Dr Kathleen Ruddy, founder and president of the Breast Health and Healing Foundation, was kind enough to give me a copy of her book, The Pink Virus: Does a Virus Cause Breast Cancer in Women? An intriguing tome, which I highly recommend for people interested in this topic. Ruddy provides a primer on viruses and cancer before discussing specific research into a breast cancer virus, in accessible language with practical examples. The book is well-tuned for both a professional and lay audience.

Dr Ruddy has been a breast cancer surgeon for 15+ years. She notes that in her field the emphasis has been on breast cancer treatment and cure, with little attention to the primary cause of the disease. In fact, she writes that less than 2% of the funding for breast cancer research goes to work on breast cancer’s cause. Is breast cancer preventable? A person could work to reduce some risk factors, but not all. And what of the people without risk factors? Something else must be at work.

The research is compelling, and disturbing, for the line of thinking begins in the 1930s, yet this research is absent from most textbooks on breast cancer. Ruddy notes that in the 1930s, a researcher discovered that baby mice, when fed milk from a mouse with breast cancer, would also develop breast cancer. He called this the “milk-agent.” The milk-agent was later found to be a virus, mouse mammary tumor virus (MMTV). In the late 1960s, another researcher discovered particles similar to MMTV in human breast milk, particles indicative of a related virus. The following decade, more researchers discovered positive reactions to MMTV in cancerous breast tissue but not in benign breast tissue. In the 1980s, researchers found women with breast cancer were more likely than women without breast cancer to have evidence of MMTV in their blood. In 1988, researchers found that 97% of the breast cancer patients studied showed evidence of a retrovirus, further implicating MMTV. In 1996, researchers hypothesized that a significant number of human breast cancers were associated with viral sequences similar to MMTV, which may in fact be a human mammary tumor virus (HMTV). In 2000, researchers noted breast cancer incidence was positively correlated with mus comesticus (house mice).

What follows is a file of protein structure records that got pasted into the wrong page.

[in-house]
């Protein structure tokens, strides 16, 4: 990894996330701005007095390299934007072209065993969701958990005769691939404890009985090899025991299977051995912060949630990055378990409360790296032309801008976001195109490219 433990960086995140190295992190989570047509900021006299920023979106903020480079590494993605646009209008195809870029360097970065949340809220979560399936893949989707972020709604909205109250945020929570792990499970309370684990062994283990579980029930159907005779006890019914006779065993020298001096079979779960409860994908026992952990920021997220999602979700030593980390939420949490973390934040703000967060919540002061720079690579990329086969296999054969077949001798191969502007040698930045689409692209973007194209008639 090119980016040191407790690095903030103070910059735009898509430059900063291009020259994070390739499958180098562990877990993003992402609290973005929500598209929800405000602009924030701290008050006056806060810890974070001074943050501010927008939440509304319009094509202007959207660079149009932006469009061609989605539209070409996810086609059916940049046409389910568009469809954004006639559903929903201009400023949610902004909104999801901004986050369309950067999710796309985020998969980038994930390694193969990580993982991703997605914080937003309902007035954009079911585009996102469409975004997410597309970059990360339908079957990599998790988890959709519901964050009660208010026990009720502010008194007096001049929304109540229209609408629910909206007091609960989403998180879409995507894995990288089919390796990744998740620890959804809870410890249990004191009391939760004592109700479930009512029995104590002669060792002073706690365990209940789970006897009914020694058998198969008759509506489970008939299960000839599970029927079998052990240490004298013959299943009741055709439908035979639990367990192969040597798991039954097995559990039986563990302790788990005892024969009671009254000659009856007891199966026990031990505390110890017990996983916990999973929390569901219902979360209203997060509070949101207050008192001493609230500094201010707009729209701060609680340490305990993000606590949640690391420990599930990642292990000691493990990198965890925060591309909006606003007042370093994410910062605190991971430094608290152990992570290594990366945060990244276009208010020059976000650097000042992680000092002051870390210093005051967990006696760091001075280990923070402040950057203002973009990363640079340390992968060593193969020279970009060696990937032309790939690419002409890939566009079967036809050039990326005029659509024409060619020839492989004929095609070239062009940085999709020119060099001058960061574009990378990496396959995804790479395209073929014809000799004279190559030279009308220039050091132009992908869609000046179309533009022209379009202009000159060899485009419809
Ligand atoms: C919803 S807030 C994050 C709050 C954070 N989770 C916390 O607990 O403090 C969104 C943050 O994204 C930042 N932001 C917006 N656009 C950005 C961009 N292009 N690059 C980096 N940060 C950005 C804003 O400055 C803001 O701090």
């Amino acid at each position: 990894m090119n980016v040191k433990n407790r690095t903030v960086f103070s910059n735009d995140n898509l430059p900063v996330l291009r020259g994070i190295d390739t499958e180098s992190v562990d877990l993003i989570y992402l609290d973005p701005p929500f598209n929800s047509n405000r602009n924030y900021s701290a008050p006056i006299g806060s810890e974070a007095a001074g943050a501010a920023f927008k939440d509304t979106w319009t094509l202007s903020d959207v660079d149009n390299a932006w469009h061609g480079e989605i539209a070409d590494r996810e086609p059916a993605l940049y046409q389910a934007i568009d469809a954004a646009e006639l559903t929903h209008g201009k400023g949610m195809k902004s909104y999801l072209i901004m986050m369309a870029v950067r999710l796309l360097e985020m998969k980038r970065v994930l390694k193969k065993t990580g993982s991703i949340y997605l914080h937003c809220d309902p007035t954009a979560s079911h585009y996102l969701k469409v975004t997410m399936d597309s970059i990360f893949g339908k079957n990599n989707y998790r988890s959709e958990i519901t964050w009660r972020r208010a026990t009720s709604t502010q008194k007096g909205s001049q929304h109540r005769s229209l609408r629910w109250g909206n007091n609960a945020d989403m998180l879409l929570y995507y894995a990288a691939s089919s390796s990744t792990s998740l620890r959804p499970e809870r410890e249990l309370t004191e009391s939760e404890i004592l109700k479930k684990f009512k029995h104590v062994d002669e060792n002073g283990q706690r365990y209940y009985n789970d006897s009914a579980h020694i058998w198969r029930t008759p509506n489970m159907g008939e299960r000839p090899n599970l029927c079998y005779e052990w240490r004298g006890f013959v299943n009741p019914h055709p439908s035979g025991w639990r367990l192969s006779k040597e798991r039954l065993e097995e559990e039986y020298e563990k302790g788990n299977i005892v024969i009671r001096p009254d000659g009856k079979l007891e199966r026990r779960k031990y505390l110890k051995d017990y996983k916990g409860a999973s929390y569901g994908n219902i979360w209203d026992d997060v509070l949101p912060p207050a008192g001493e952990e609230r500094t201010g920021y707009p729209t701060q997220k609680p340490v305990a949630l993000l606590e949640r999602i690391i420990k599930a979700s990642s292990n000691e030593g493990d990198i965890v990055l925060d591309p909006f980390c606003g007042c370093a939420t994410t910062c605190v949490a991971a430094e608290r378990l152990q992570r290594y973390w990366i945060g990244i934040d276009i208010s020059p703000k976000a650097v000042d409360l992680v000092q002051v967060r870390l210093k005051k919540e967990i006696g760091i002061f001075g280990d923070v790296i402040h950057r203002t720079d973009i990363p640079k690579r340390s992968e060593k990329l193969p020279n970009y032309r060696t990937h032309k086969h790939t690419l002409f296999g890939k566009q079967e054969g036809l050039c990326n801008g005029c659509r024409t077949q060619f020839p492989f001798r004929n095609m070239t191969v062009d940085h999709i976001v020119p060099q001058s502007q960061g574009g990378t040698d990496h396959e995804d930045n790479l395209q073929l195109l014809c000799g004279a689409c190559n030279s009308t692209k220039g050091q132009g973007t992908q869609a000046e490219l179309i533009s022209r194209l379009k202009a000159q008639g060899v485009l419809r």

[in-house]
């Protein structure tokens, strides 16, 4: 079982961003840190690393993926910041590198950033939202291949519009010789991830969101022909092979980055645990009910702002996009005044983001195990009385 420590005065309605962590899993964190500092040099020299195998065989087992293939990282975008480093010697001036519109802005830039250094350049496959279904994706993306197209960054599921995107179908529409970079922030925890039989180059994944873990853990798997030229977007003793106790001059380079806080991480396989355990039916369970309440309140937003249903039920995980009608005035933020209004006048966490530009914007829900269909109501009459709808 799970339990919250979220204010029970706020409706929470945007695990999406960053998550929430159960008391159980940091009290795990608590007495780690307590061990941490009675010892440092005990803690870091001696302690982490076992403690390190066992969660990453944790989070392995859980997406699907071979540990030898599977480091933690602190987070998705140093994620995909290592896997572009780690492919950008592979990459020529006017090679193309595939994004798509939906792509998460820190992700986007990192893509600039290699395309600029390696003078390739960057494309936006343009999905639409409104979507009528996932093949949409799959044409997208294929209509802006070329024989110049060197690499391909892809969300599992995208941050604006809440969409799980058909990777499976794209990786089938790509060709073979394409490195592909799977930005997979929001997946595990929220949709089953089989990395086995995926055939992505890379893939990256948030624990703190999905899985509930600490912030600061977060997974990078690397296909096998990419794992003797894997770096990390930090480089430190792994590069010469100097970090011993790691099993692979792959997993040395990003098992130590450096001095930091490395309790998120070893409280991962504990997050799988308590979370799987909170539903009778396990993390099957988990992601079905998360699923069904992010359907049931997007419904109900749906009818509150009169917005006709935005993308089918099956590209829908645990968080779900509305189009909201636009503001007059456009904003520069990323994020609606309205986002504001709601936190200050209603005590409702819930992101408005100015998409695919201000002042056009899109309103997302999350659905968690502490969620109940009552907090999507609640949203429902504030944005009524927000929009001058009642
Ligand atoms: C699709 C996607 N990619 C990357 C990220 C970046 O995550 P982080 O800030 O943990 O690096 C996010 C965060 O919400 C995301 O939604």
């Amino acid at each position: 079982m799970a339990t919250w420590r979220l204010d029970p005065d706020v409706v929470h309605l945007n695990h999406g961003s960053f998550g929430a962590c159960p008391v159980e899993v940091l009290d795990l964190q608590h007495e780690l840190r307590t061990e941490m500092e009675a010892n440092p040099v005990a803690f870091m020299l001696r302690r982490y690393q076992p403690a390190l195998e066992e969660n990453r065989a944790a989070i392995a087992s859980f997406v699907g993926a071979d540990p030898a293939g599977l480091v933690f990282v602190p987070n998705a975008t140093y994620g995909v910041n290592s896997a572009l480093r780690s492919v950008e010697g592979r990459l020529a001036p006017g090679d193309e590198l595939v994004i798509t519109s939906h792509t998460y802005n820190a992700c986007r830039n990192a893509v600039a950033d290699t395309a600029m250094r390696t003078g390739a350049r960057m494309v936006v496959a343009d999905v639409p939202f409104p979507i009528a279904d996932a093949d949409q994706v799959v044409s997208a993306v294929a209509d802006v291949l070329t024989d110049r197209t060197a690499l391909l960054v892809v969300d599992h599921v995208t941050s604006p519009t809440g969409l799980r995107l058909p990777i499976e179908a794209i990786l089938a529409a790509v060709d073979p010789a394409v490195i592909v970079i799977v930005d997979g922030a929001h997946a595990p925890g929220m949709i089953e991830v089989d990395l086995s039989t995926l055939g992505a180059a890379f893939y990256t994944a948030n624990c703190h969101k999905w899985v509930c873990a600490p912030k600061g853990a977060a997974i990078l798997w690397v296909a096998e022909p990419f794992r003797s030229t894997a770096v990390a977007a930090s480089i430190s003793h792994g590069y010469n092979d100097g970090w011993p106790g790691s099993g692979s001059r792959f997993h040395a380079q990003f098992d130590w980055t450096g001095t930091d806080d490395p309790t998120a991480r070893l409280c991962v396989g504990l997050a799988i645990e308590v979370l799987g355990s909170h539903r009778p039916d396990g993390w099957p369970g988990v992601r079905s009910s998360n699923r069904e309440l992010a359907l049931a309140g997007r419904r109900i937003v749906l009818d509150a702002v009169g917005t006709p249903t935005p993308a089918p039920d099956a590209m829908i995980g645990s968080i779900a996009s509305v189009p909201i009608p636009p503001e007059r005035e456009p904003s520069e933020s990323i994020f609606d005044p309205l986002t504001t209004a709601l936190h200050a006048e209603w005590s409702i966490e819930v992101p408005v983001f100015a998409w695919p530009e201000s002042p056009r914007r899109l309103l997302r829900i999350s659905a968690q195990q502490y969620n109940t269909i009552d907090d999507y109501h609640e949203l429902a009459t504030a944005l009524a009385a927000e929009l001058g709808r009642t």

Ruddy provides an extensive reference list for anyone interested in reading the scientific literature.

More than 1.3 million women will be diagnosed with breast cancer this year. Nearly half a million women will die from breast cancer this year. The line of research into a HMTV is compelling, and should be supported.

Friday, December 25, 2009

Thormahlen Family Fundraiser

A very old friend of mine, Peter Thormahlen, was shot in a convenience store robbery while buying juice for his toddler. He suffered spinal and other internal injuries. He had just started a new job, which he has since lost, along with it, all his health insurance. If you are feeling generous, please contribute below. Every penny goes to his care. Thank you.

Wednesday, December 23, 2009

On Running

I have started up a second blog (which doesn't make much sense since I don't post regularly on this one) about my attempt to run a 5k. Forgive the URL -- it is very difficult to find an original one on Blogspot.